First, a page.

Thieuke wrote:
Having no factual evidence on who the two pharaohs that shared the name Ankepereru were and when they reigned makes it at present impossible to give answers about Tutanchamuns parents. Leaving only theories and options. MG put forward an alternative theory to that of the JAMA papers. Both have inconsistancies so we try to come up with other theories that fit the little evidence that we have.


I'm not sure that knowing who "King Neferneferuaten" is or even who Smenkhkare is makes much difference. If the DNA is replicable, then KV 55 is the father of Tutankhamun and KV 35YL is his mother. If it is established - by age of the remains being that of a young male at 20-25 years at most at death - that KV 55 cannot be Akhenaten, then you have a choice of Tutankhamun's father being Smenkhkare, as we know "King Neferneferuaten" is female.

There's not much other choice beyond that, as Tutankhamun does consider himself a "king son," based upon the Hermopolis reliefs, so a brother of Akhenaten, directly related to Amenhotep III and Tiye, who never became king would likely not be the case.

I suspect that "King Neferneferuaten" was the successor king to Akhenaten, ruled for 2-3 years, and related her reign directly to that of Akhenaten with her titles of /mry wa-n-ra/ and /Axt n h(y).s/, "desired/chosen by Wa-en-ra" and "effective for her husband." She then died/gave way/ was deposed, etc. to Smenkhkare, who ruled only for 1 year before dying (his fate is assured as one of the wine dockets makes it clear that Smenkhkare is "deceased").

Thieuke wrote:
I don't believe that if Achnaten was the father of Tutanchamun he would choose another relative (wife or brother) as his successor over his son. That in my view does not fit in with Egyptian tradition and the monarchical traditions in Egypt. That is why i think that if Tutanchamun really was Achnaten's son that Smenchkare also was the son of Achnaten. If Smechkare was not Achnaten's son than the most logical option is that Smechkare was Tutanchamun's father.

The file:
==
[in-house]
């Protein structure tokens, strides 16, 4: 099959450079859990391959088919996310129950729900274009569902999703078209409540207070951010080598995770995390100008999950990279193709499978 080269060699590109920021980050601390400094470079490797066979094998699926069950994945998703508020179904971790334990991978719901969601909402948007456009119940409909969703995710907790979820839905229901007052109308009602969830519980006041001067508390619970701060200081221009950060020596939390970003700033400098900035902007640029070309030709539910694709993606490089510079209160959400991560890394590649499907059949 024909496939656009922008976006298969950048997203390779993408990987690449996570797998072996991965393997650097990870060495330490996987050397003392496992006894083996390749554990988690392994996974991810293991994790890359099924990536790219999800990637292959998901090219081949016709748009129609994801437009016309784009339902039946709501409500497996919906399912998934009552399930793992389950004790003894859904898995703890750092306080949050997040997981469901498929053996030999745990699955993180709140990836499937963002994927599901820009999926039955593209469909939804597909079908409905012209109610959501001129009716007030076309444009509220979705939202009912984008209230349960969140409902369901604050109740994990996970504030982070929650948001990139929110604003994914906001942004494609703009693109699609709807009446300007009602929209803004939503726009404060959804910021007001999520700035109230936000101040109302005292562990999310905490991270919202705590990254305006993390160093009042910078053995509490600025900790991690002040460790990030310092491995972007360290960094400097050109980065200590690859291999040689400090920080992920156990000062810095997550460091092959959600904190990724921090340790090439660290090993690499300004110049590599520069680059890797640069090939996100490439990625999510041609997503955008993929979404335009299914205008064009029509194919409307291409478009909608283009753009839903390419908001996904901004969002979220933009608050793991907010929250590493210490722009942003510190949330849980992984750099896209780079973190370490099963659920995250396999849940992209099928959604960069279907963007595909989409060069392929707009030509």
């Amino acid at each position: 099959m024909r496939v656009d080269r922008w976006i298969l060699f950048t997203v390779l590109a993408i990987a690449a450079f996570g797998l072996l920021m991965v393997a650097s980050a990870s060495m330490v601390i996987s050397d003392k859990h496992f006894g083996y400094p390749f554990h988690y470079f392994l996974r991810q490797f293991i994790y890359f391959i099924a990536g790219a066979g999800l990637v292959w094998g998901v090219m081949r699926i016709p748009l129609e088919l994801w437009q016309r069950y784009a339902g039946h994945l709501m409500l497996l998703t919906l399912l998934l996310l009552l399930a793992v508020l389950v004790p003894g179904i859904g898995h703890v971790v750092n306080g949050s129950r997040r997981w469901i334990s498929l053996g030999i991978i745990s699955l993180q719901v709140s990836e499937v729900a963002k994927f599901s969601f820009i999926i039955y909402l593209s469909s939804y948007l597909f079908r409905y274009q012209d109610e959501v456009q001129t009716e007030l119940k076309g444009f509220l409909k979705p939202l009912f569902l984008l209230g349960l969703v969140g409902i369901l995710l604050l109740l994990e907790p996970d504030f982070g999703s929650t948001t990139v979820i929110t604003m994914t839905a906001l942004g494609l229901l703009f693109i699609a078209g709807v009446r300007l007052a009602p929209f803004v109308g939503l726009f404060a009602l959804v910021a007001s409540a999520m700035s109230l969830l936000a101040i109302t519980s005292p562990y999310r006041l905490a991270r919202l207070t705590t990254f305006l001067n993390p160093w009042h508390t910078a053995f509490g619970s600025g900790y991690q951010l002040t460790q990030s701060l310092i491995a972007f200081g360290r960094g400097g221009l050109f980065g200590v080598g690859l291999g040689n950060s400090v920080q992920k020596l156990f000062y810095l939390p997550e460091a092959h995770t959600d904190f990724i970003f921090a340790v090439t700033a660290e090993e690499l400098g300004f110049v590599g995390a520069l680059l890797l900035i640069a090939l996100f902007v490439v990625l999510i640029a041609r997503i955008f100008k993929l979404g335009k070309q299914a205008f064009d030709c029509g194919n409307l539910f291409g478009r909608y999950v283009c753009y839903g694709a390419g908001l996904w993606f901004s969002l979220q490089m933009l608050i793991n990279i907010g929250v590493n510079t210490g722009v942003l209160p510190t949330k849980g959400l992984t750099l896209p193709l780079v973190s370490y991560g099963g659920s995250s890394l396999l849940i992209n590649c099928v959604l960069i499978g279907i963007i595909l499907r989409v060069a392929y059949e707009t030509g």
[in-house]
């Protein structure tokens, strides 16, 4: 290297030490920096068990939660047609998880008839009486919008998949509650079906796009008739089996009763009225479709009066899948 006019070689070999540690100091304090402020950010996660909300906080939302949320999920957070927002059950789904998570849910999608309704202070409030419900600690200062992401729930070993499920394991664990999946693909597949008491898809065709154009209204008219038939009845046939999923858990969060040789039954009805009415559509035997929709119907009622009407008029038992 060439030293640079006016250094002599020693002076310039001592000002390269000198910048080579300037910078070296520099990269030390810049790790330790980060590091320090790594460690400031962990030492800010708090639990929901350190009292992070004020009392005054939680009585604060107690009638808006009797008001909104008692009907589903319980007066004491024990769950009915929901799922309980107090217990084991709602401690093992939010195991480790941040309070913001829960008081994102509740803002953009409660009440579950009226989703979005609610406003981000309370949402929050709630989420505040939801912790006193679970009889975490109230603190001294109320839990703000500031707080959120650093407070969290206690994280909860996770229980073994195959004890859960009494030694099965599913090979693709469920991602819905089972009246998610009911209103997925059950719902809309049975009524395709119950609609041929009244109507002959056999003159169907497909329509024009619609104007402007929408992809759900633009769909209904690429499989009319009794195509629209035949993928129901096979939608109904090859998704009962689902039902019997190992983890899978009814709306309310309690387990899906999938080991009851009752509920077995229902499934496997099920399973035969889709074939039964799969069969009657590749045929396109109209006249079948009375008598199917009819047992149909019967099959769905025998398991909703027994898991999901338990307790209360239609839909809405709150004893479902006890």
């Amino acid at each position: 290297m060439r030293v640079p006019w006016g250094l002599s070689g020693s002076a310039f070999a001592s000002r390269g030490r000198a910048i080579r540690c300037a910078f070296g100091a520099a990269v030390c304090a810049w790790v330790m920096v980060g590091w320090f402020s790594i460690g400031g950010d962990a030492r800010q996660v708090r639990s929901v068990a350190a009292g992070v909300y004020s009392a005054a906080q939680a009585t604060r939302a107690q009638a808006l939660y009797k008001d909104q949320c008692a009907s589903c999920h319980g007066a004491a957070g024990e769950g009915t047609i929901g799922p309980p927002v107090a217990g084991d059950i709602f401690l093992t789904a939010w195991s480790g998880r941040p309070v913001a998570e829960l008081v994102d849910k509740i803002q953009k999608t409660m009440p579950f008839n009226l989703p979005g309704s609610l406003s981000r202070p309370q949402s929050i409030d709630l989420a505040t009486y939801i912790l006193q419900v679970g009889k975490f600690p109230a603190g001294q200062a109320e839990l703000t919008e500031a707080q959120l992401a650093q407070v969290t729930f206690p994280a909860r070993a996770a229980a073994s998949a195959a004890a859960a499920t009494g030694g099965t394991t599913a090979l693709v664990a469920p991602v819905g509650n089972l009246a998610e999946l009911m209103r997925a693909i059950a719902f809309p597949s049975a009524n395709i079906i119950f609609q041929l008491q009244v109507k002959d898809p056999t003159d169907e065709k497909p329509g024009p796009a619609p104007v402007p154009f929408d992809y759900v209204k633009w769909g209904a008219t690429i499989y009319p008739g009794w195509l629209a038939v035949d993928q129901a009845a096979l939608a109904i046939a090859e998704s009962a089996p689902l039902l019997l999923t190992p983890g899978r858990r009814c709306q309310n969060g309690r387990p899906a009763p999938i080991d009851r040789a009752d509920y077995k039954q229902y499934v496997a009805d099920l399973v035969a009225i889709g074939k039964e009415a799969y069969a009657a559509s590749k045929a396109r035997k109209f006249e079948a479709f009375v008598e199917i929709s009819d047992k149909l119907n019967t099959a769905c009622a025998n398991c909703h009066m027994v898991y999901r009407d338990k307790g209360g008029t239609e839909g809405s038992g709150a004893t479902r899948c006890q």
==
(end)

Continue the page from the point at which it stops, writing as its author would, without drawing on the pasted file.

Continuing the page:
I don't think I've seen very sold evidence that seriously states that KV 55 cannot be a brother of Akhenaten (and thus, as stated in Hawass, Gad, et al 2010, that KV 55 is s direct son of Amenhotep III and Tiye.) Further, I don't believe that we have established - beyond a doubt - that we have a cousin relationship established as a fact. It takes an extreme set of circumstances, as noted in the earlier reference given in this thread- which we cannot state is the actual case here - that cousins would share identical DNA, as Gabolde suggests.

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PostPosted: Wed Oct 30, 2013 10:20 am    Post subject: Reply with quote

As before, and as my hand already repeatedly expressed, doubts remain... Especially if you look at the archaeological evidence:

The name "Semenchkara" is not known as a first name in Ancient Egypt. Its shape has clearly the look of a composed throne name. In KV 55, there is not the slightest indication of a King "Semenchkara". Objects that refer to Akhenaten are available. Especially the coffin, by the Munich studies clearly rejected to this king as the originally intended owner and the magic bricks.

Determine the age of the bones with such certainty and precision ("20-25 years at most at death") is completely unacceptable in my view. For this I refer again to the studies in medieval cemeteries in Germany on juvenile skeletons, showing clearly significant differences between estimated (by methods as used in case of KV 55) and real (known from documents, church birth and death records) age at time of death. Doubt on the accuracy of these methods are entirely appropriate, especially as in this case already about 5 years plus enough to make out of the mummy in KV 55 Akhenaten.

In KV 62 also found no evidence for a king "Semenchkara". On the single object (vase) on which the name could possibly have been it has been deleted. The name of Akhenaten also appears here on several occasions. Thus we would have the rather strange situation that the name of the alleged biological father of Tutankhamun (the person to which he owes his right to the throne) is deleted / not available in KV 62 and the name of the heretic and outlaw, the supposedly already under Tutankhamun proscribed predecessor, appears. In my view incomprehensible and illogical.

Greetings, Lutz.